Honoring Suicide Prevention Awareness Month (+ Infographic)

Honoring Suicide Prevention Awareness Month (+ Infographic)

Suicide is a devastating public health problem that affects people of all ages. To help improve suicide awareness and support prevention efforts, Suicide Prevention Awareness Month is recognized each September. 

To help honor this annual effort, here we share an overview of this awareness month, discuss the importance of suicide prevention, and provide a variety of resources that can help support and educate your community. We also provide a free Mental Health Awareness Infographic.

What is Suicide Prevention Awareness Month?

Suicide Prevention Awareness Month is an annual effort by mental health organizations, advocacy groups, and individuals to improve awareness and discussion of mental health and suicide. This includes National Suicide Prevention Week (Sept 5-11) and World Suicide Prevention Day (Sept 10). These events are a valuable time to recognize and take action against mental health concerns and to improve suicide prevention resources and support.

The Importance of Awareness & Prevention

Suicide is a public health crisis. According to the Centers for Disease Control and Prevention (CDC), suicide is the 10th leading cause of death in the United States, claiming nearly 50,000 lives per year, and suicide rates have climbed over 33% since 1999. Suicide affects people of all ages, but it is the second leading cause of death for those aged 10-34. Other demographics that are at higher risk for suicide include:

  • American Indians/Alaskan Native and non-Hispanic white populations
  • Veterans
  • People who live in rural areas
  • Workers in certain industries (ex: construction)
  • Young people in the LGBTQIA+ community

In addition to tragic loss of life, suicide has far-reaching social, financial, and physical impacts. People that attempt suicide often experience mental health conditions and may have long-term injuries resulting from self-harm. When someone dies by suicide, it affects their family, friends, loved ones, and communities, and can even lead to others experiencing suicidal ideation. Additionally, the medical and work-loss costs of suicide and attempted suicide cost the United States over $70 billion per year.

Despite these staggering statistics, suicide is preventable. This includes improving mental health awareness, promoting community engagement, and providing supportive resources both at home, in educational environments, and in the workplace.

Educating Your Community

Educating your community is an important step in suicide prevention. For example, it’s helpful to be aware of suicide risk factors such as family history, existing mental health concerns, history of substance abuse, financial concerns, and family troubles. It’s also important to reference and share local and national resources, such as:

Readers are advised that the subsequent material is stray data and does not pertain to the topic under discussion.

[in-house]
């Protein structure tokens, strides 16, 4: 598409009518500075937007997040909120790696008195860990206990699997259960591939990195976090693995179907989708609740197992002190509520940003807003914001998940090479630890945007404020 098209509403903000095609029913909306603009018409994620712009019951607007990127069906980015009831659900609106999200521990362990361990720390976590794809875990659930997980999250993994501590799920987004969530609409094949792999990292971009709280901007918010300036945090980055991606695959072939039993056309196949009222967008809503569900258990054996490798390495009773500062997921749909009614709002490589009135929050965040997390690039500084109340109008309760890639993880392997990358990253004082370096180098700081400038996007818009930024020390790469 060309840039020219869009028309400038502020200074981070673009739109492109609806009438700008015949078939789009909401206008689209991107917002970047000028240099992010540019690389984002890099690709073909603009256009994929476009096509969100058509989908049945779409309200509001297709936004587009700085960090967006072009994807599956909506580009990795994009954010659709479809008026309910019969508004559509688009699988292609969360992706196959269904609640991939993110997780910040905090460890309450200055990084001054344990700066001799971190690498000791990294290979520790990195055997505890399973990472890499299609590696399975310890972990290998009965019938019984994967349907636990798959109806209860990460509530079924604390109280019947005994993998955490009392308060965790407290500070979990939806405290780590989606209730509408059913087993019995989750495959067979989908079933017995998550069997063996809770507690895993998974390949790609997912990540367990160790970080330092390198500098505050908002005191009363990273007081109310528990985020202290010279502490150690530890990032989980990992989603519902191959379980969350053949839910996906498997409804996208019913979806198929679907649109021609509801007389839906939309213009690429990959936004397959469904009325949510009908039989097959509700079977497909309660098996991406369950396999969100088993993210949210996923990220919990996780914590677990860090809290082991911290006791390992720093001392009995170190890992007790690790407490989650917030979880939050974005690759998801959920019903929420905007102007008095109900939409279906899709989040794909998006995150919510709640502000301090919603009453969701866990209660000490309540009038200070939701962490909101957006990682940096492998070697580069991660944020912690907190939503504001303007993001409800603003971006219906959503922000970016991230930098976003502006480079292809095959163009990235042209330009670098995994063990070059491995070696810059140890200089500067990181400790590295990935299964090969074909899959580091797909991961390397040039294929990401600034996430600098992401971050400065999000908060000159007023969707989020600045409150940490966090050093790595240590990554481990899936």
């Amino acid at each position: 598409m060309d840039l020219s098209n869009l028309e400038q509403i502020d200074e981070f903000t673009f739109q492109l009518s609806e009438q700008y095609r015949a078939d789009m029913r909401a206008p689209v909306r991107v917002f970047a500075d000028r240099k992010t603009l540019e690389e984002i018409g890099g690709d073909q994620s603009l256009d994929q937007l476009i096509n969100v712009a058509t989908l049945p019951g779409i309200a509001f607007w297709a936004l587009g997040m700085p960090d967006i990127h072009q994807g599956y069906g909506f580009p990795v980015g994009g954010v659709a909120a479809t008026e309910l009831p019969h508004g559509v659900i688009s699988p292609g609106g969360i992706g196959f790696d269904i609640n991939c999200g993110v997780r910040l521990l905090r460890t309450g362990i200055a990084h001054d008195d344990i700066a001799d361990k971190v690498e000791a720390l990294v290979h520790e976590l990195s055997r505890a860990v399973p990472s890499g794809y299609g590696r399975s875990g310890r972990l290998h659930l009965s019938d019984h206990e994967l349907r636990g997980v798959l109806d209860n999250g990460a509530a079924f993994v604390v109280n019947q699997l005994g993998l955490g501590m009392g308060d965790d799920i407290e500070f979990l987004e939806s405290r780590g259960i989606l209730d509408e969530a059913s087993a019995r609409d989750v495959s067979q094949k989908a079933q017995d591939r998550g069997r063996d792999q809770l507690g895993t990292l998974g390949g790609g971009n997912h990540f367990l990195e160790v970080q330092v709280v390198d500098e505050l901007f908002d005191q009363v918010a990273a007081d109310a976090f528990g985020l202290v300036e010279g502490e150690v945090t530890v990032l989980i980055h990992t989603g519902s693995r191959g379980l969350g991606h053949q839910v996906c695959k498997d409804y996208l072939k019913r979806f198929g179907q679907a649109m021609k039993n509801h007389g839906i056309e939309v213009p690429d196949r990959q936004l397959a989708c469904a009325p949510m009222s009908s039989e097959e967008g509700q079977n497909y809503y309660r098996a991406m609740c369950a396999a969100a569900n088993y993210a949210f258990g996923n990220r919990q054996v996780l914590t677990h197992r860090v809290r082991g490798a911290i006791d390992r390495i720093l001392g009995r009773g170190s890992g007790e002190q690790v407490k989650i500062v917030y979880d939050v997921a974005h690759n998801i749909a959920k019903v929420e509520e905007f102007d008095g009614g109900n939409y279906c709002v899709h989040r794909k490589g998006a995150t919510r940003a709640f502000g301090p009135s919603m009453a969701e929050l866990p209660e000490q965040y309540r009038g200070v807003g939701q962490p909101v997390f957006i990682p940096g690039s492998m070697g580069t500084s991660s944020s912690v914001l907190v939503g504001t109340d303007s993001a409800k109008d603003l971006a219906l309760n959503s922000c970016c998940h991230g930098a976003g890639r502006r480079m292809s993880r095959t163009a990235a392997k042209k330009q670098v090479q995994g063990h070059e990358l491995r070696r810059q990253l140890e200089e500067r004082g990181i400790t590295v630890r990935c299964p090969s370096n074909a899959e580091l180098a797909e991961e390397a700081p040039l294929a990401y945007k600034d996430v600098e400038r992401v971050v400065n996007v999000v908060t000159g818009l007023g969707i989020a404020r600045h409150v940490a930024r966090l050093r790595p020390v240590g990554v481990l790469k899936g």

Vector LiveSafe also offers several other resources about mental health concerns and their repercussions, including the following:

Honoring Suicide Prevention Awareness Month

Suicide Prevention Awareness Month is a valuable time to educate your community about the risk and prevalence of suicide in the United States. By engaging in conversations about mental health and providing relevant resources, you can ensure that community members feel supported and that those who are at risk know how to access help. In the workplace, this can also help employers uphold Duty of Care, support Total Worker Health, and maintain business productivity.

This September, honor Suicide Prevention Awareness Month by taking steps against suicide and its repercussions in your community.

Mental health support is an important component of suicide prevention. To help, we have created a free Mental Health Awareness Infographic that can be shared with your community to raise awareness about the prevalence and impact of mental health concerns.

ALEXANDRA BRUNJES

Alexandra Brunjes has a B.S. in Neurobiology from Georgetown University in Washington, D.C. with minors in Creative Writing and French. She is a published journalist and experienced health and science writer. Her expertise includes risk intelligence, healthcare and neuroscience, and technology.

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